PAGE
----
WASHINGTON (USA Today) -- President Obama said Monday he picked former CEO Robert McDonald to head the Veterans Affairs Department because his extensive management experience is needed to address problems at VA medical facilities.
"He knows the key to any successful enterprise is staying focused on the people you're trying to serve," Obama said during a ceremony at VA headquarters. "Bob is an expert at making organizations better."
McDonald, 61, a West Point graduate and Army veteran as well as former chief executive officer of Procter & Gamble, would take over a department wracked by mismanagement and criticism over long wait times and inadequate medical care at VA facilities.
The furor forced the resignation of Veterans Affairs Secretary Eric Shinseki in May.
"Let me state the obvious," Obama told McDonald. "This is not going to be an easy assignment. Bob knows that."
McDonald, saying he was honored to be nominated, pledged "a VA that is more effective, more efficient, and that truly puts our veterans first."
The veteran, he said, "is our customer."
In his remarks to VA employees, Obama said he is instituting new rules so that anyone caught acting improperly — including falsifying records to improve the record on wait times — will be held accountable.
While the department has done excellent work over the years, Obama said, "we've got to change the way the VA does business ... we've got to fix some things that are broken."
White House officials said McDonald's management experience drove Obama's decision to select him.
"Those management chops are going to be critical to his success and they're going to be critical to ensuring that our country lives up to the commitment that we've made to our men and women in uniform," White House spokesman Josh Earnest said.
Because of new rules limiting filibusters, Senate Republicans would be unable to block McDonald's nomination even if they were inclined to.
Sen. Rob Portman, R-Ohio — who hails from the Cincinnati area, where Procter & Gamble is located — endorsed McDonald, citing his experience "managing a complex organization."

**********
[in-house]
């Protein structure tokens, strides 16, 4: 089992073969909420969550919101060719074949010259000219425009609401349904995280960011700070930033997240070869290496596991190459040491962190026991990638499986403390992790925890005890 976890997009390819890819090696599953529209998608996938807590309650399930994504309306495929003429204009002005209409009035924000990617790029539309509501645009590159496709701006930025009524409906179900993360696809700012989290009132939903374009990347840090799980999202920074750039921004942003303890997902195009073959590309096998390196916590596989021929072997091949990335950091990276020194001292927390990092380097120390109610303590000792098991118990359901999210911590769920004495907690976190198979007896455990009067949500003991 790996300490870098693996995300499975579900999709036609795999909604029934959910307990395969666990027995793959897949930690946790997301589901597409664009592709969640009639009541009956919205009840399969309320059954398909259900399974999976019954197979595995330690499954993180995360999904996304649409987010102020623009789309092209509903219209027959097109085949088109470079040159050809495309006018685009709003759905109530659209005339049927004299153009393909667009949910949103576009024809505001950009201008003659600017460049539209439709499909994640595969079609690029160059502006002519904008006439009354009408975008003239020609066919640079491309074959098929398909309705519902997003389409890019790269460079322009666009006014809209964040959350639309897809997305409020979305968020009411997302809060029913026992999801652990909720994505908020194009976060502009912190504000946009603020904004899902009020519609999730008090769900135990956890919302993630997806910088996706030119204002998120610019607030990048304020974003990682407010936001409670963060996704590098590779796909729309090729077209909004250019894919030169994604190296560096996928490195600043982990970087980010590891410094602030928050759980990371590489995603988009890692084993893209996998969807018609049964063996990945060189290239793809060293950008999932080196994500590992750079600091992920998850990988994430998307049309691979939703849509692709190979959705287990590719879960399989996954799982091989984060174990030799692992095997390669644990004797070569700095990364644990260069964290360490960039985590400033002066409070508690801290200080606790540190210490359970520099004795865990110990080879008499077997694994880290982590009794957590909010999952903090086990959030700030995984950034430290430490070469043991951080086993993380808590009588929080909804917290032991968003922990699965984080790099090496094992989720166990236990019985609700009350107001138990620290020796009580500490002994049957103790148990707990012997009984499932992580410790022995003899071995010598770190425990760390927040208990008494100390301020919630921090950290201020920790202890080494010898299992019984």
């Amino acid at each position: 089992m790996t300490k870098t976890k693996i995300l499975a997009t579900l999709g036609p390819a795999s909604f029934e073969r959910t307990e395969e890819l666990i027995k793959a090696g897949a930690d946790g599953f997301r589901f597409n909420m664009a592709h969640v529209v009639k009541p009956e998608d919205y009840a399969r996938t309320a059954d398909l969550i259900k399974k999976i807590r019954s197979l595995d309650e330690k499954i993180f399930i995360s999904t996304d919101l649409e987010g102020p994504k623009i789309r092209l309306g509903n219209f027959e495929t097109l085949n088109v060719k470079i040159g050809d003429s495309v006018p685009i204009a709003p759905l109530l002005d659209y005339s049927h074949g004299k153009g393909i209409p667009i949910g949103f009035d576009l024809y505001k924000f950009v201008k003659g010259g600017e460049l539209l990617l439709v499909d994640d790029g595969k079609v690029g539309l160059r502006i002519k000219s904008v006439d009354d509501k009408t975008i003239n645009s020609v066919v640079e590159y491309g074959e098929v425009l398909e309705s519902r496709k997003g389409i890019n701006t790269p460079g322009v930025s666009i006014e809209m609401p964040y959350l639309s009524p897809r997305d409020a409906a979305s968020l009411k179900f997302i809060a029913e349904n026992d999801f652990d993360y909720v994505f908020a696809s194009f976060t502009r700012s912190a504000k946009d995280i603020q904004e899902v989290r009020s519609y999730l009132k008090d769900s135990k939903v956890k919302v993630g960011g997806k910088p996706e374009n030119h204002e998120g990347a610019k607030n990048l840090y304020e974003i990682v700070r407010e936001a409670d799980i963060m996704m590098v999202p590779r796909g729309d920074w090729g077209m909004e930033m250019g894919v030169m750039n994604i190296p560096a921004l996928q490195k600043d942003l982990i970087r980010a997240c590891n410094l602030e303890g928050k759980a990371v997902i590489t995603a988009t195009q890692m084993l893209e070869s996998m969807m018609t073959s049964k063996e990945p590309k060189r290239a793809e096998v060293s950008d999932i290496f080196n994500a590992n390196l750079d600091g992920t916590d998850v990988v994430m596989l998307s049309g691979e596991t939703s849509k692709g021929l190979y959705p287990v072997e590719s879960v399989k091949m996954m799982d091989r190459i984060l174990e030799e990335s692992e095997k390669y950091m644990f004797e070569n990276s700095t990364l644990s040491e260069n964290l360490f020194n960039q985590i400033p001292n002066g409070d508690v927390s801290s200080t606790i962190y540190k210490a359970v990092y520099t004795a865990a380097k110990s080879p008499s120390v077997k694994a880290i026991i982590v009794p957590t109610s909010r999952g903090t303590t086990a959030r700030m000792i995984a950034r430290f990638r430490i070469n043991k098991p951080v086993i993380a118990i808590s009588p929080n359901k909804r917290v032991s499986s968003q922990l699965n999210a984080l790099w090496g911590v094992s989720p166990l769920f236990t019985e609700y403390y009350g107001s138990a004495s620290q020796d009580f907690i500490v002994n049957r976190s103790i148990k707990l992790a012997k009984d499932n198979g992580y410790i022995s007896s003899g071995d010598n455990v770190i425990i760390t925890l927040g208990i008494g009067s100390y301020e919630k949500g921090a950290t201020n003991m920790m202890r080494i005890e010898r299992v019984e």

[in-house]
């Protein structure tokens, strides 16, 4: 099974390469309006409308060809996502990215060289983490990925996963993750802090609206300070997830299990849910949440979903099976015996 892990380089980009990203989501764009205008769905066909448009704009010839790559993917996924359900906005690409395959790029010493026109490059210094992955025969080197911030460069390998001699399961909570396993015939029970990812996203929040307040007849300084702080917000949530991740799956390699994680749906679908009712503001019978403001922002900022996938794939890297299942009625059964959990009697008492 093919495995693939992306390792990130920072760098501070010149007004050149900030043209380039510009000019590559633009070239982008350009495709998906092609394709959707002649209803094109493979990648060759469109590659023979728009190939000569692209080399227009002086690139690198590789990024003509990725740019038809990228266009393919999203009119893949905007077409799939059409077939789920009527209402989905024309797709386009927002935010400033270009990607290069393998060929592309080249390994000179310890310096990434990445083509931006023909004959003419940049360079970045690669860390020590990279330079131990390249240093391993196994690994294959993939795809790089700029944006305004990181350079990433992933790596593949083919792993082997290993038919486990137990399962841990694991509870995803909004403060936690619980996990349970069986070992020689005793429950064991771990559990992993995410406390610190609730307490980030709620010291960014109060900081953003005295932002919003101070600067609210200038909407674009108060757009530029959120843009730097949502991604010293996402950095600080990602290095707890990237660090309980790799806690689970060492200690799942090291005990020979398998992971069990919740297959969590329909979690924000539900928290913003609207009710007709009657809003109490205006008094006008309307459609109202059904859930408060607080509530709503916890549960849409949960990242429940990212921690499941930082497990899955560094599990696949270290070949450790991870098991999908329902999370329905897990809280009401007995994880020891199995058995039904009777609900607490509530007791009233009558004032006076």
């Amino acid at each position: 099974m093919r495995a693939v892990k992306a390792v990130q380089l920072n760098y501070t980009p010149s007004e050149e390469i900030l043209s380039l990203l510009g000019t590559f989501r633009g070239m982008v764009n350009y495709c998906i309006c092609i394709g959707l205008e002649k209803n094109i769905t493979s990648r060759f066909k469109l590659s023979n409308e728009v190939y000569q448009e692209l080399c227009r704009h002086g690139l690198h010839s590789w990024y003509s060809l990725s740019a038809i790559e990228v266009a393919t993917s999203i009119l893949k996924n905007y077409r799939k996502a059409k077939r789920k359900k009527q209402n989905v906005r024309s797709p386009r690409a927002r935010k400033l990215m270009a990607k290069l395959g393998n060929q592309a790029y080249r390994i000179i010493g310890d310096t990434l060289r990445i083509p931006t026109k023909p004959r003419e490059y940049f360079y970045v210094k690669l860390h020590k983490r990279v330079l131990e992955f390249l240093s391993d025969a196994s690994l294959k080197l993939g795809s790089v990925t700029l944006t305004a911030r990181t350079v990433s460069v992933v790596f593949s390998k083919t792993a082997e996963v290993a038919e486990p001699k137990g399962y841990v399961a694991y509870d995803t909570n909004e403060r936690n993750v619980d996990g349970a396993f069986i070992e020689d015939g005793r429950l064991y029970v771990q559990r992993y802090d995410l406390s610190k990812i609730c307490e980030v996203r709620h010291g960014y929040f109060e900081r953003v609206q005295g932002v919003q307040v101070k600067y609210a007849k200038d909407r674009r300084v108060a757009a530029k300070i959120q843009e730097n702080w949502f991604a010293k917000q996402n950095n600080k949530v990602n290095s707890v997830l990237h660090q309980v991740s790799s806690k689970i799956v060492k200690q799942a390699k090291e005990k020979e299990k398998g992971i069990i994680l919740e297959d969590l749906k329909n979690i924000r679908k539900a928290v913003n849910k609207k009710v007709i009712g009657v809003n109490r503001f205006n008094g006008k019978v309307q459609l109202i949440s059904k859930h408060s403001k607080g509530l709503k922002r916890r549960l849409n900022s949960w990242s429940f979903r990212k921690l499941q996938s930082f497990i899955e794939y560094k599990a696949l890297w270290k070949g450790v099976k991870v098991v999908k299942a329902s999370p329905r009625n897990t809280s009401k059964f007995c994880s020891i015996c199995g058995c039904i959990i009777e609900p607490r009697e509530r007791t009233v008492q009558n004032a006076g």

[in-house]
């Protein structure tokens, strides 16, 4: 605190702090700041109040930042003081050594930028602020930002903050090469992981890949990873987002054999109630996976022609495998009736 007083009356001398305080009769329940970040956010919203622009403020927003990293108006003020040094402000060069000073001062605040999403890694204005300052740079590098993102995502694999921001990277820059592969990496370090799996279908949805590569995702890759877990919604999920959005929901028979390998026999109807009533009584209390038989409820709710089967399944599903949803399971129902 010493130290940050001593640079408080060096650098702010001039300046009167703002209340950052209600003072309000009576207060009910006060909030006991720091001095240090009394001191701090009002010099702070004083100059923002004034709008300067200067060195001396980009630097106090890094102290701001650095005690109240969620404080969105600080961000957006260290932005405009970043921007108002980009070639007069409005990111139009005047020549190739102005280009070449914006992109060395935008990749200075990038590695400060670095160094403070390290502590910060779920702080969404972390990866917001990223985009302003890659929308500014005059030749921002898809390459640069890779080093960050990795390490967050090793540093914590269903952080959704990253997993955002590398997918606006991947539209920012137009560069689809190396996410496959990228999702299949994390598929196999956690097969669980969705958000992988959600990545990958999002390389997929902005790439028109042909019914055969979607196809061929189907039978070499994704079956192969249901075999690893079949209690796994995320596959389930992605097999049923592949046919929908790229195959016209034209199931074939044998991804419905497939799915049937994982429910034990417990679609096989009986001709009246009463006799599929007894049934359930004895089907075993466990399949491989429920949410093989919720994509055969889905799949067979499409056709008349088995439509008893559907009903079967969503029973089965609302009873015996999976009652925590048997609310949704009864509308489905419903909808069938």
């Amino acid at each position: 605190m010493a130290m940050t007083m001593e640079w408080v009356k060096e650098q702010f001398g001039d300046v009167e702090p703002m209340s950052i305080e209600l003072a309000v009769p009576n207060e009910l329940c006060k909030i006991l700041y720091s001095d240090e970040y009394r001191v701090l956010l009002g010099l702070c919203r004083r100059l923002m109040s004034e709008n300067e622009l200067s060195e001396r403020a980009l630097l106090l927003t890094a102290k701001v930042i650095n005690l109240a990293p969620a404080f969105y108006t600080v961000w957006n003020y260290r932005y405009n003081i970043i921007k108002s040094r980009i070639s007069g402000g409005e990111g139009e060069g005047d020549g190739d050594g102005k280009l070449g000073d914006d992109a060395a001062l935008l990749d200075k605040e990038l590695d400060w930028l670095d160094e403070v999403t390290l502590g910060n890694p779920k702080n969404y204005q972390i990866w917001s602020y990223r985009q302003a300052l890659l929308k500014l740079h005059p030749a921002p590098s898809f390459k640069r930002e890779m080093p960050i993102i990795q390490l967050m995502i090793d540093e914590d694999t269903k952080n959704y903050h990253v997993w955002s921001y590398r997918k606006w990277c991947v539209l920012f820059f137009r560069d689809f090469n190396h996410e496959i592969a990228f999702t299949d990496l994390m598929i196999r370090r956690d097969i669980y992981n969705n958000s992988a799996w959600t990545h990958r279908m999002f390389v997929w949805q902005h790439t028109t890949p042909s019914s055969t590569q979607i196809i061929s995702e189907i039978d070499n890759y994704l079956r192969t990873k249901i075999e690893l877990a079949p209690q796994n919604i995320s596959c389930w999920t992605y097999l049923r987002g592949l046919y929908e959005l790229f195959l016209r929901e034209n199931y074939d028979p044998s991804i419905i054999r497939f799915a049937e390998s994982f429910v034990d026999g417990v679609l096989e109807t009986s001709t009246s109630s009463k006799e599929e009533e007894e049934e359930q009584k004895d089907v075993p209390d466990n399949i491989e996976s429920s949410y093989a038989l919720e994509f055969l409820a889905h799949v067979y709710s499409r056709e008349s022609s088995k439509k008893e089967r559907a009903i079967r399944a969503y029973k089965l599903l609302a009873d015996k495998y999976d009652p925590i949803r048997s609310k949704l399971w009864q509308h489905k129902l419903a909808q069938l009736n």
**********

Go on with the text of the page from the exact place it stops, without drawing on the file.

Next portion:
The new VA secretary "will face significant challenges because of the systemic problems throughout the VA and their mismanagement of veterans' health services," Portman said.
Sen. Patty Murray, D-Wash., who chairs the Senate Budget Committee and has been an outspoken critic of the VA, praised the McDonald nomination and said, "I am hopeful today's announcement will spark long-overdue change from the top-down in order to ensure our veterans are getting the care and support they expect and deserve."
Obama's selection of McDonald, who has no political experience, surprised lawmakers, veterans groups, and experts in the field.
Obama was clearly looking "outside the box" in tapping McDonald to lead the troubled Department of Veterans Affairs, said Nancy Berglass, a senior fellow at the Center for a New American Security, a defense policy group.
"I had not even heard of his name as a candidate until he was picked," said Berglass, who is also director of the Iraq Afghanistan Deployment Impact Fund, a private grant-making group that serves families affected by those two wars.
Many said it was a savvy move to put an ex-Fortune 500 chief at the helm of one of Washington's biggest bureaucracies, one that's been wracked by mismanagement and scandal.
Tom Tarantino, chief policy officer for the Iraq and Afghanistan Veterans of America, a veterans advocacy group, said he doesn't think McDonald's military service or political record will be a hindrance. He said McDonald's five-year stint in the Army is actually more in line with most veterans -- who leave the military after a few years and go on to other careers -- than with leaders like Shinseki.
Besides, "the problems at the VA aren't military," he said. "They're civilian management problems, and what the VA needs is a strong manager."
Last week, White House adviser Rob Nabors and Sloan Gibson, the acting VA secretary, delivered a report to Obama citing "significant and chronic system failures" within the veterans health care system.
Some of the findings are "totally unacceptable," Obama told Veterans Affairs employees.
"We're instituting a new culture of accountability," he said.
Contributing: Deirdre Shesgreen, Gannett Washington Bureau